Should Liberty Lovers Leave the United States?

Free Your Mind, Vote with Your Feet

By James Guzman

If you are a person who assumes that the country you were born in is better than any other country on earth, then I would say no, you should not leave the United States. You have been afflicted with the hateful and divisive mental illness called nationalism, and there you should be quarantined.

To a true lover of liberty, one who has the will to explore and the social skills to deal with different kinds of people, I would answer with a resounding yes. Hell yes!

In order to have more liberty, you need to have the resources necessary to do whatever it is that you would like to do. Many people do not realize how well you can live outside the United States.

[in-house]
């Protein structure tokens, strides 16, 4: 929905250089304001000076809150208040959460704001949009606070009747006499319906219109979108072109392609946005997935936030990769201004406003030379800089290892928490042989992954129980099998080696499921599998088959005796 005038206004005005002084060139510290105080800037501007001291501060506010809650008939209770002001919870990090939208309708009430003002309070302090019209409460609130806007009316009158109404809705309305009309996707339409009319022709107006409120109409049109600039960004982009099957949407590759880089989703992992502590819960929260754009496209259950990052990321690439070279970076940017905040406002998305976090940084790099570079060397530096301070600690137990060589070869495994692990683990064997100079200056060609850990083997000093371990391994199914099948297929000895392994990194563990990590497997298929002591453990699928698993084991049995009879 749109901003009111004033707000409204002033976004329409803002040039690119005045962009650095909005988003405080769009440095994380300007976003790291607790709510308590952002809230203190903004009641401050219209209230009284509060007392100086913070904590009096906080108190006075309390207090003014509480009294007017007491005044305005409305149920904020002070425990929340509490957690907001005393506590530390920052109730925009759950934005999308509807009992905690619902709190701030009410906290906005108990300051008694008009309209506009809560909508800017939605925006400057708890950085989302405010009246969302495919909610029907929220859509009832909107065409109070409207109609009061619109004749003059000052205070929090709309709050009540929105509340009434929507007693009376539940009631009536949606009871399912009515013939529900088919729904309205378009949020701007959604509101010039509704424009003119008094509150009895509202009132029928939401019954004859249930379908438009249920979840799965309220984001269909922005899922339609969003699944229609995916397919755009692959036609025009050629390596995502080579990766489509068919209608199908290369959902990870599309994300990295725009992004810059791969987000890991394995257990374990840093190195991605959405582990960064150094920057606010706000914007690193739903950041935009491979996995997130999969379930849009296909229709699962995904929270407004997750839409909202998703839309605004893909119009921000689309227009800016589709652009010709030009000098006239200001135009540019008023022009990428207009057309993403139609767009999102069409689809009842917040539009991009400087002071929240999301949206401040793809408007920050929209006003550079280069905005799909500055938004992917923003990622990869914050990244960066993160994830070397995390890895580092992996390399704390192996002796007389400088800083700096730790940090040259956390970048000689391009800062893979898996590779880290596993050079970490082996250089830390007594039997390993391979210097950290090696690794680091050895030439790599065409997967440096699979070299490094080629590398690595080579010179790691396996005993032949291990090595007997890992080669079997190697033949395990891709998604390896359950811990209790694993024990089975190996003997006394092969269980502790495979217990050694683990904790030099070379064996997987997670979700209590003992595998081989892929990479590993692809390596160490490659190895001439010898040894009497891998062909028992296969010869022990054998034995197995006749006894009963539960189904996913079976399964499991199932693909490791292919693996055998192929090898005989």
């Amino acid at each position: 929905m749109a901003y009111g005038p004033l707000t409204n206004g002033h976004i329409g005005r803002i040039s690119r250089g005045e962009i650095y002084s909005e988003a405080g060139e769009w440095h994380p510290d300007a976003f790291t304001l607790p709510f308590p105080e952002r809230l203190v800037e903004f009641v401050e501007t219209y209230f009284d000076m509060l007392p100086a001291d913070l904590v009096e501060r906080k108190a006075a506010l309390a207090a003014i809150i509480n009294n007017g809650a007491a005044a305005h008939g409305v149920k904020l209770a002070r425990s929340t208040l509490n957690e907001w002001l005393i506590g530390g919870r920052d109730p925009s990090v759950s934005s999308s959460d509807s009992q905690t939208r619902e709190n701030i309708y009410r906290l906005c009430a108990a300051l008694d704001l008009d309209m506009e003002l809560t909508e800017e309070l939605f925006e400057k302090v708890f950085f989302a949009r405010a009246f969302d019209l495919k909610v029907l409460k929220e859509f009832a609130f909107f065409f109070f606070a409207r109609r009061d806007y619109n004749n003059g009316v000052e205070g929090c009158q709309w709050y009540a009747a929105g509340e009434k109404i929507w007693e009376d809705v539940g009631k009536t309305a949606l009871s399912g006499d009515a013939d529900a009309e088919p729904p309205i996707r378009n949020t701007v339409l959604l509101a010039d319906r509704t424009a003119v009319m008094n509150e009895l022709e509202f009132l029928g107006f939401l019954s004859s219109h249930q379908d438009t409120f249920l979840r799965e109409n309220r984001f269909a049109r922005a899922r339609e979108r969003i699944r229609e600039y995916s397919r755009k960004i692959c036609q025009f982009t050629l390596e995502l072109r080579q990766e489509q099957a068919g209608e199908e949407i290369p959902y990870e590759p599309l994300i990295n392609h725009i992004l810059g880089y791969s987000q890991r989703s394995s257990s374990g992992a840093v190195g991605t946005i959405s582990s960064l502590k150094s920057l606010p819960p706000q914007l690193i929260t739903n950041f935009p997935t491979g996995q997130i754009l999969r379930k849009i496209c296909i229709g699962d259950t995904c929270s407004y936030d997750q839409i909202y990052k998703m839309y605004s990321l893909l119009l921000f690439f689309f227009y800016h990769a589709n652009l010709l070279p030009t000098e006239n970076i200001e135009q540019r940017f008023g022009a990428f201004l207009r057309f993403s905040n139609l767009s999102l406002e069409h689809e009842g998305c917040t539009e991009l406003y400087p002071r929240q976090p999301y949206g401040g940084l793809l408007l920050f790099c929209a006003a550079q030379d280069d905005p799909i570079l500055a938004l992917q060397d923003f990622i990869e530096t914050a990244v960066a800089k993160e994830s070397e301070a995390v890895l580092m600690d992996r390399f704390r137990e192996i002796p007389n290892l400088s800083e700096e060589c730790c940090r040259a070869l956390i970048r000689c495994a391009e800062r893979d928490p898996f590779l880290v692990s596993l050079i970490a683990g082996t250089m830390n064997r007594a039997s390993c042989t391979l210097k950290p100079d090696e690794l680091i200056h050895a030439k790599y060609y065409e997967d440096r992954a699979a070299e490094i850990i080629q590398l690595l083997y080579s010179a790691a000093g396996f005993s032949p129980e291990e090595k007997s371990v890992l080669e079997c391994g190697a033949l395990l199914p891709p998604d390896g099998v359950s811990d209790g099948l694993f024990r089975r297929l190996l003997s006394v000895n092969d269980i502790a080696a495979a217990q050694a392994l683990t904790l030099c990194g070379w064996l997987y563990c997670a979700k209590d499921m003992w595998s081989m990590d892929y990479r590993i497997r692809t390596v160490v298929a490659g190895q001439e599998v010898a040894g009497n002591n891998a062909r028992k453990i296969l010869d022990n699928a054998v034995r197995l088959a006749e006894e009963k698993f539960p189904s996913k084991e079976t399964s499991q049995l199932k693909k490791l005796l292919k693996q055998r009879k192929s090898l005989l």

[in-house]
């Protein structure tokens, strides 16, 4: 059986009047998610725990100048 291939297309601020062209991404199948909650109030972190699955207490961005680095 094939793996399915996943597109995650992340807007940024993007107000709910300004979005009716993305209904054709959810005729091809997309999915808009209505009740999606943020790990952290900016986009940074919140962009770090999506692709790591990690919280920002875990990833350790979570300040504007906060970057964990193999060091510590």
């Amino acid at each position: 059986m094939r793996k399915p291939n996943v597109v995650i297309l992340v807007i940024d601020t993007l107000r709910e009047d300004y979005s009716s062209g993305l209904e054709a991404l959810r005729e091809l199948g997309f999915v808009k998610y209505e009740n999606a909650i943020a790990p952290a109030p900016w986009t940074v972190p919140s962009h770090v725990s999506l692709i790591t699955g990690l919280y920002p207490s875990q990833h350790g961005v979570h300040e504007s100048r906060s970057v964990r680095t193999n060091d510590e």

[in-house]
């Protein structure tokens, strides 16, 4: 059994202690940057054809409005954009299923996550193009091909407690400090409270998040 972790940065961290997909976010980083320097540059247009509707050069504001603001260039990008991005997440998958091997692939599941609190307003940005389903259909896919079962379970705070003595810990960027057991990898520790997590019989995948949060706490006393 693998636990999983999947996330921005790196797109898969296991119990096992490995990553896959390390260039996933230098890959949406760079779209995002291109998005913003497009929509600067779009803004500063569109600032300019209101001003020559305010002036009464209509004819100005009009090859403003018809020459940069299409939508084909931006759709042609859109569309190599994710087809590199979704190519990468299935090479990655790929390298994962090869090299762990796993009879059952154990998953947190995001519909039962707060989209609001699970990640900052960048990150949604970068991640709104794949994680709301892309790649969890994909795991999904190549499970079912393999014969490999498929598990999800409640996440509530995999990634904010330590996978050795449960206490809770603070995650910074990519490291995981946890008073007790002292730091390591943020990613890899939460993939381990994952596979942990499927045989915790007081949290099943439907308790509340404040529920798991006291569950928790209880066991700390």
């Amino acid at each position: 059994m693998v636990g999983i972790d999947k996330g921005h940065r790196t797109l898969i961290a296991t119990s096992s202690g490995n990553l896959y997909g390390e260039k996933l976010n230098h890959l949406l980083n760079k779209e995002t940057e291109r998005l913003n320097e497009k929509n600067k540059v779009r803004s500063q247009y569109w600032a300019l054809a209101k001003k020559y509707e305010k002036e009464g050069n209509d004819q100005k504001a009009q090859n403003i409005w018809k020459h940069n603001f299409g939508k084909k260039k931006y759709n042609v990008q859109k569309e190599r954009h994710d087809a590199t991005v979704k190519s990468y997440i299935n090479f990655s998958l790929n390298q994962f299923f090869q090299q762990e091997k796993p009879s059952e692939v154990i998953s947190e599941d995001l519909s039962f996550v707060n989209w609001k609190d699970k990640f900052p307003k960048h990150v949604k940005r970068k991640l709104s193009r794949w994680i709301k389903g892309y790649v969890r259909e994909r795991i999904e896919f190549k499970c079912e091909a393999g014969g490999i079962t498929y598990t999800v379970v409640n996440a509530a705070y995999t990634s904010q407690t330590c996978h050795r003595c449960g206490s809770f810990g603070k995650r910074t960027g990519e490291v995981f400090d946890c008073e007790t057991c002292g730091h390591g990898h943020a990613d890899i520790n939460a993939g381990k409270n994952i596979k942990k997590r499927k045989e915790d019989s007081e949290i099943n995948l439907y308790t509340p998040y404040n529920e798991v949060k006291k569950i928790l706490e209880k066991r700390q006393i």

In a recent blog post I showed that you can rent a beautiful beachfront condo in Thailand, with all the amenities of a five-star hotel, for the same price as a dumpy apartment shared with three others on the outskirts of Austin. Further, technology has now made it easier than ever to earn money from anywhere on earth and use legal tax exemptions to dramatically increase your standard of living.

If you are able to live like a king, rather than being forced to live like a serf, wouldn’t that mean that you have more liberty?

Another huge part of liberty is obviously not living under a giant despotic government.

As Robert Higgs put it:

No other country has the means that the government of the United States does to carry out these horrifying surveillance programs and other measures of state tyranny.